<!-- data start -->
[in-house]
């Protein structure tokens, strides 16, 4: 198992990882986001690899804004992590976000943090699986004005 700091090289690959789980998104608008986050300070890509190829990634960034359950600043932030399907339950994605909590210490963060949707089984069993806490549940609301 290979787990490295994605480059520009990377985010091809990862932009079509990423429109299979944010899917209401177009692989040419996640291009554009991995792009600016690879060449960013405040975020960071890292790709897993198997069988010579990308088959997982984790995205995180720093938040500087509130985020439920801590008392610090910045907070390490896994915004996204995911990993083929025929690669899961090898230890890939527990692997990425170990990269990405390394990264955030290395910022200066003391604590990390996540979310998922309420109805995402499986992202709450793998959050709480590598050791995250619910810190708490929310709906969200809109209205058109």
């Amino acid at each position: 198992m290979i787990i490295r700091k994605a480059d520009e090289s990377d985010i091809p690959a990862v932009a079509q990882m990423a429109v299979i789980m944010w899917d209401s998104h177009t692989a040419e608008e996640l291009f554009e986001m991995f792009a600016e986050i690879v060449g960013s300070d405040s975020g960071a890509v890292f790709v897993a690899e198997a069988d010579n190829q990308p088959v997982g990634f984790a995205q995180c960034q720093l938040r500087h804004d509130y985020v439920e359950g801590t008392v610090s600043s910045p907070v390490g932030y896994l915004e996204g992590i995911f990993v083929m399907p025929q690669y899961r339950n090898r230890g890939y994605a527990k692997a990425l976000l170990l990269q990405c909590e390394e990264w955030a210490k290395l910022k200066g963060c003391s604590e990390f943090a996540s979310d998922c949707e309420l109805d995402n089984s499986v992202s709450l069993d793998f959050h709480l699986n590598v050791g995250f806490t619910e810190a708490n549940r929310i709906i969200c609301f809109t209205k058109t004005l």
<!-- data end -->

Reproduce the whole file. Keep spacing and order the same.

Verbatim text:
[in-house]
């Protein structure tokens, strides 16, 4: 198992990882986001690899804004992590976000943090699986004005 700091090289690959789980998104608008986050300070890509190829990634960034359950600043932030399907339950994605909590210490963060949707089984069993806490549940609301 290979787990490295994605480059520009990377985010091809990862932009079509990423429109299979944010899917209401177009692989040419996640291009554009991995792009600016690879060449960013405040975020960071890292790709897993198997069988010579990308088959997982984790995205995180720093938040500087509130985020439920801590008392610090910045907070390490896994915004996204995911990993083929025929690669899961090898230890890939527990692997990425170990990269990405390394990264955030290395910022200066003391604590990390996540979310998922309420109805995402499986992202709450793998959050709480590598050791995250619910810190708490929310709906969200809109209205058109």
């Amino acid at each position: 198992m290979i787990i490295r700091k994605a480059d520009e090289s990377d985010i091809p690959a990862v932009a079509q990882m990423a429109v299979i789980m944010w899917d209401s998104h177009t692989a040419e608008e996640l291009f554009e986001m991995f792009a600016e986050i690879v060449g960013s300070d405040s975020g960071a890509v890292f790709v897993a690899e198997a069988d010579n190829q990308p088959v997982g990634f984790a995205q995180c960034q720093l938040r500087h804004d509130y985020v439920e359950g801590t008392v610090s600043s910045p907070v390490g932030y896994l915004e996204g992590i995911f990993v083929m399907p025929q690669y899961r339950n090898r230890g890939y994605a527990k692997a990425l976000l170990l990269q990405c909590e390394e990264w955030a210490k290395l910022k200066g963060c003391s604590e990390f943090a996540s979310d998922c949707e309420l109805d995402n089984s499986v992202s709450l069993d793998f959050h709480l699986n590598v050791g995250f806490t619910e810190a708490n549940r929310i709906i969200c609301f809109t209205k058109t004005l």